Standish Gloucestershire


Standish is a tiny village in the foothills of the Cotswolds. During the war, Standish House became a Voluntary Aid Detachment (VAD) Hospital. Standish villagers erected a memorial cross in the graveyard of St Nicholas Church. It overlooks the road with the hills above.

In grateful memory of the men who gave their lives to the freedom of their country during the Great War 1914-1918


The return of the memorial belongs to the fallen of the second European war:

Later generation pays tribute

Inside the church, the cool interior reveals the Roll of Honour. There are 39 names recorded as doing service for their country in the Great War.




The three gravestones that sit in the churchyard are the memories of the life that Standish had in wartime.


John Manners Scales


Private John Manners Scales of the 9th Battalion Australian Imperial Force (AIF) was 35 years of age when he died at Standish VAD Red Cross Hospital at 11:15 on January 9th 1917. His full name appeared to be John Daniel Manners-Scales but known as Jack. He had enlisted at Brisbane, Queensland but was born in Britain, like so many. A gun shot wound to his right foot in the Battle of the Somme in France in July 1916 led to an extended period of recuperation at Beaufort War Hospital in Bristol, but it seems that after discharge on leave, he became seriously ill with a chill.


He died from double pneumonia in January 1917 at Standish. No 2885 AIF Manners-Scales had been an engineer in Darwin, Northern Territories, Australia. His funeral took place at Standish Church at 2:30 on Friday 12th January 1917 with full military honours. Headed by a firing party, his coffin draped in flag and cap with Australian soldiers as his pall-bearers, he was buried with a military ceremony in front of all the nursing staff and about fifty wounded men from hospitals around the area. It was the first mortality from the Standish hospital and the staff clearly felt it keenly. Flowers were placed around his grave, sent by local villagers and the nurses and ‘boys’ from Standish Hospital. They called him their ‘brave Anzac.’ John lies where they buried him in 1917, near the church. A stone over his grave was erected by the staff and patients of the hospital. It stands there still. He married twice, in England and Australia, and in 1968 a street was named after him in Darwin – Scales Street.




Edgar Daniel Lindsey


Adjacent to Private Manners-Scales sits Edgar Daniel Lindsey. A Private in the Devonshire Regiment when he died on the 25th October 1917. Edgar’s family resided in Chelsea. He was working with the Devonshire Depot when he received accidental injuries and died from pneumonia aged just 23 years. Both Scales and Lindsey have non-CWGC headstones and yet sit proudly in the list of war dead.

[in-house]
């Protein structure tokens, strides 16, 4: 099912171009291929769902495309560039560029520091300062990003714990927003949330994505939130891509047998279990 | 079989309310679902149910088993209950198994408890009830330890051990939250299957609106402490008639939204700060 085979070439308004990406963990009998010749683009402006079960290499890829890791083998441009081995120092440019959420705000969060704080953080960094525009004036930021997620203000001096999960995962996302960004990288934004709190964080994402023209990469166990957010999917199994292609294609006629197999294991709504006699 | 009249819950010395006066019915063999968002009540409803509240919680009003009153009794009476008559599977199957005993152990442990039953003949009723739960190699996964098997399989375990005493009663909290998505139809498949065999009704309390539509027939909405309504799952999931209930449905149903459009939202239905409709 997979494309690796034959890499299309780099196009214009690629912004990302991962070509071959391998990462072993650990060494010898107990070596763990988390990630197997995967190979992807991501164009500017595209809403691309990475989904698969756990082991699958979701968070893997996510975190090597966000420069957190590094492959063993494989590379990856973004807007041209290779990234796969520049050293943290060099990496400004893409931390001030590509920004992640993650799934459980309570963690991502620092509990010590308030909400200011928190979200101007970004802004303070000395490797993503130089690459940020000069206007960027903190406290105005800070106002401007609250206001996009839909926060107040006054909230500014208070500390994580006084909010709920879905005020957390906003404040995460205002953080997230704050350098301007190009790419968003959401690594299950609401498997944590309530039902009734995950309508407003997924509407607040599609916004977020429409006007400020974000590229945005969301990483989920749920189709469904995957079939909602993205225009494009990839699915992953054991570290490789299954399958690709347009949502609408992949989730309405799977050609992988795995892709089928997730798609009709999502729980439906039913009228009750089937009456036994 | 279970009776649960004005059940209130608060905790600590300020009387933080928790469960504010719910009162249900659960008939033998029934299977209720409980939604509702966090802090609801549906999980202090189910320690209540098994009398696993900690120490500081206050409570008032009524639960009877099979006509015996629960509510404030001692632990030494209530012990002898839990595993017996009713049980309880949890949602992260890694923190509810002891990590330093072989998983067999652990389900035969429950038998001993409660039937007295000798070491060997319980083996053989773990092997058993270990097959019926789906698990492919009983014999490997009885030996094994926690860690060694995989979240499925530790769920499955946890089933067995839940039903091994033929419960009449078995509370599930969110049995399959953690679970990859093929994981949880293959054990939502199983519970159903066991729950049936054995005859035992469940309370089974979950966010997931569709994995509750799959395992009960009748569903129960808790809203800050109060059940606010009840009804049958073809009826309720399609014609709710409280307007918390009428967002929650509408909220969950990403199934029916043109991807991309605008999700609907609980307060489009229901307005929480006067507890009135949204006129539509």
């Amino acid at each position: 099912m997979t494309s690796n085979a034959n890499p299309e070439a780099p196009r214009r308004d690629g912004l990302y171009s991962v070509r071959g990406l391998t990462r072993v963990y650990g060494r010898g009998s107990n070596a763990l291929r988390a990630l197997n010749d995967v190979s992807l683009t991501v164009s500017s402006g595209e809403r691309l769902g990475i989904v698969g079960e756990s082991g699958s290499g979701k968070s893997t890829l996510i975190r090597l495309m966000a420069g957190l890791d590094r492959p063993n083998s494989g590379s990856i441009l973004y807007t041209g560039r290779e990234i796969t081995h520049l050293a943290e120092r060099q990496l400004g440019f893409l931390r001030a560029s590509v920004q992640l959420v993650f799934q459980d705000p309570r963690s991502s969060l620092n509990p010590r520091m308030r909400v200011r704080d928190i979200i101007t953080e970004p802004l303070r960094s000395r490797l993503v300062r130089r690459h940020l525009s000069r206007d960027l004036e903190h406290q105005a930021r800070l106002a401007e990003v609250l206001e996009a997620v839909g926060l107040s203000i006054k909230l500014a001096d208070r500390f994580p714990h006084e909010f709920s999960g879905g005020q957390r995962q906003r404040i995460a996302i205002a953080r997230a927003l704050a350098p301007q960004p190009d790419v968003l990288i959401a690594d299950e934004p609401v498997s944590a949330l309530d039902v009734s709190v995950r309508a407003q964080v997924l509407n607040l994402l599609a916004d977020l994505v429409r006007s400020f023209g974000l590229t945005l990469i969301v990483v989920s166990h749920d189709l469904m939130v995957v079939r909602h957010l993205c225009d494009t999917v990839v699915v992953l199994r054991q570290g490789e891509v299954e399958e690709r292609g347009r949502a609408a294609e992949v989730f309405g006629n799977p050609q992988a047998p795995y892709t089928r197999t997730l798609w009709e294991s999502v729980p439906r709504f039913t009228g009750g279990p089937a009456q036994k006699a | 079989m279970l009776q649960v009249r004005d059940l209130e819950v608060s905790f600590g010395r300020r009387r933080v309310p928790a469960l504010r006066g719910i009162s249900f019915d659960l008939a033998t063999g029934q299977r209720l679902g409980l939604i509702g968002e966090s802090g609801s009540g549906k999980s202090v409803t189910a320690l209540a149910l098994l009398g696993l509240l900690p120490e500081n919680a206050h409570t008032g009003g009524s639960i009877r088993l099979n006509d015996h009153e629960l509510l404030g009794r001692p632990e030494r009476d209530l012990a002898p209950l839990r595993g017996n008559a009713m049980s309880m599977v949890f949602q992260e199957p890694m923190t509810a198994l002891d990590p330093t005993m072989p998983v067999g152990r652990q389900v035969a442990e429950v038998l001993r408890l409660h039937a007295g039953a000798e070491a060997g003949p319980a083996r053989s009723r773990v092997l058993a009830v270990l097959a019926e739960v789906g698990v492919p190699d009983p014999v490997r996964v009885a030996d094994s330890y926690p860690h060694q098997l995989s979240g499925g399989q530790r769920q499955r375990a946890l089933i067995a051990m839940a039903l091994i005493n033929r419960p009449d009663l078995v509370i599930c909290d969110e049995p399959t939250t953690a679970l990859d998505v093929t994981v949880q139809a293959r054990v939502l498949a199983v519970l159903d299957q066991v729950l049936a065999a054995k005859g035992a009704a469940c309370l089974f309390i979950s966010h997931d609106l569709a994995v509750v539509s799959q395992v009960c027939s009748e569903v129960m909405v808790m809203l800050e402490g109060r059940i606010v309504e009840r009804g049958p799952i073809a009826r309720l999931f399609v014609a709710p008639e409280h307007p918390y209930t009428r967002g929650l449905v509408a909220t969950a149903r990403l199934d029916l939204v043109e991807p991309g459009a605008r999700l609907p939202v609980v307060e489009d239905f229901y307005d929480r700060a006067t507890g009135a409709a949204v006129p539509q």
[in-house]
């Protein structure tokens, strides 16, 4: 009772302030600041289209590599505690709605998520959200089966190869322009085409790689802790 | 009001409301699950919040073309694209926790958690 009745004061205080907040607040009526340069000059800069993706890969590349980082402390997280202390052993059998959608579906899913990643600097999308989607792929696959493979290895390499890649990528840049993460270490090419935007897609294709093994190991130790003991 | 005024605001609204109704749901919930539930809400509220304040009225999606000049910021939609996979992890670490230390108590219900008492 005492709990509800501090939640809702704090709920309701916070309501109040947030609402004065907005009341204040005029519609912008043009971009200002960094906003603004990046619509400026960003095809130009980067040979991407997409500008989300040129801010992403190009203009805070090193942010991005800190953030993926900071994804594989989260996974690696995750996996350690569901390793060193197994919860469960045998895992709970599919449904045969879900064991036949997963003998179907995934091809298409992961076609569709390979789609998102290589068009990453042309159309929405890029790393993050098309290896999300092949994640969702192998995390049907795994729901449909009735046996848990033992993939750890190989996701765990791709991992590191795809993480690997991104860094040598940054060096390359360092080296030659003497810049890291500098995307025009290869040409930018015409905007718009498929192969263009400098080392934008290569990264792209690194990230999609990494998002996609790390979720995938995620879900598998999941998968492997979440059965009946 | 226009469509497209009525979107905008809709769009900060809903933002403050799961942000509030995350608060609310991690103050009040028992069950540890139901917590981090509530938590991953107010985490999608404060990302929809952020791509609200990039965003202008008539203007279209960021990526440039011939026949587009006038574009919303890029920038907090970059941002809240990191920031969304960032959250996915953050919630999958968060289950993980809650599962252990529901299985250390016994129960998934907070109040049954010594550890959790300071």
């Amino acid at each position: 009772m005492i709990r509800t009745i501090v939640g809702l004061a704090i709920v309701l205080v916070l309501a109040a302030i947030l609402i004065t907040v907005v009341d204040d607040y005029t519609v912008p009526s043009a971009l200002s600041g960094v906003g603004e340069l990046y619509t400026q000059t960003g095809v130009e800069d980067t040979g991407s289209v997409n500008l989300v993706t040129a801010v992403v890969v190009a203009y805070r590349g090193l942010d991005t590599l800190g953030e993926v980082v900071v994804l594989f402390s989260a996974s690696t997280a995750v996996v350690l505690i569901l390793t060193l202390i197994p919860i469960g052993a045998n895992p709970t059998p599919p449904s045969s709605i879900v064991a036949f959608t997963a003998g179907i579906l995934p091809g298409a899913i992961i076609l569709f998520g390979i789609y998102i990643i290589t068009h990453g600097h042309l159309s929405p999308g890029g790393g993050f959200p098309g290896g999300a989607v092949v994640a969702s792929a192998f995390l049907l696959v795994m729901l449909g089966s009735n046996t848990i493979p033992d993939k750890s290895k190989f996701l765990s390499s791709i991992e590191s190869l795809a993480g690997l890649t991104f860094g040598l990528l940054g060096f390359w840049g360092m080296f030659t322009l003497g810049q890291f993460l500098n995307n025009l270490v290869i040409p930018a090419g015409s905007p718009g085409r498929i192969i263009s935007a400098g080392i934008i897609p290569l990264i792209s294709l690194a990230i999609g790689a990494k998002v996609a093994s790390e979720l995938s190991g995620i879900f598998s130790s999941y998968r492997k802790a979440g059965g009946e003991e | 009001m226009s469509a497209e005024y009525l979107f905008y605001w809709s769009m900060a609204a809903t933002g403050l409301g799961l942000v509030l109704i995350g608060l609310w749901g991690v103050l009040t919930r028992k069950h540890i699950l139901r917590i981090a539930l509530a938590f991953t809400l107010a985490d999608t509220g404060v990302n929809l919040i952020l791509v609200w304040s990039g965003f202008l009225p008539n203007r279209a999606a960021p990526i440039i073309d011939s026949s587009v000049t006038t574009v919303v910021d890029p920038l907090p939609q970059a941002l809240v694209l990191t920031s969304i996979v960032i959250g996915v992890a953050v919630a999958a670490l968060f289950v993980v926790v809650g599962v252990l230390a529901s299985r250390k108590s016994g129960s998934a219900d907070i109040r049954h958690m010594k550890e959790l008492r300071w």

Samuel John Spencer


The third casualty to lie in Standish churchyard is Private Samuel John Spencer of the 3rd Battalion Gloucestershire Regiment. Sam has an official CWGC headstone inscribed with his date of death: 28th February 1916. He died in Stroud Hospital aged 45 years. Sam had enlisted in May 1915; an old soldier with The Rifles for twelve years from 1894. He had seen action in India and on the north-west frontier. But after working on the land since his discharged, he enlisted to serve the cause. Along with his fellow Glosters, he faced battle at Loos in 1915. He was gassed and buried alive when a mine blew up; left with serious injuries. He recovered in hospital and went to re-join his company at Gravesend, but was given a month’s furlough to do some agricultural work near Standish. Unfortunately, Private Spencer caught pneumonia and died at Stroud Hospital. He was given a semi-military funeral at Standish Church, his family including his wife and four children attended, along with patients from the hospital at Standish; his comrades from 3rd Battalion, Gloucestershire Regiment sent floral tributes. His coffin was wrapped in a union jack, his helmet and medal placed upon it.




The three graves which sit quiet and unassuming tell a story of care and remembrance, of the story of a house which once was a hospital for injured and poorly war-time men, and the role of a small village in the goodbye to the fallen of World War One. One might never know their stories as you gaze upon their headstones; maybe their job is done. But even now, you feel a sense of who they were. Not just three headstones amongst many slumbering away in a peaceful churchyard. The Somme, Loos, gassing, wounds, blown up, accidental. What lives. In another life, seemingly so far from today. But yet, here they stand, upright and steadfast. To their memory.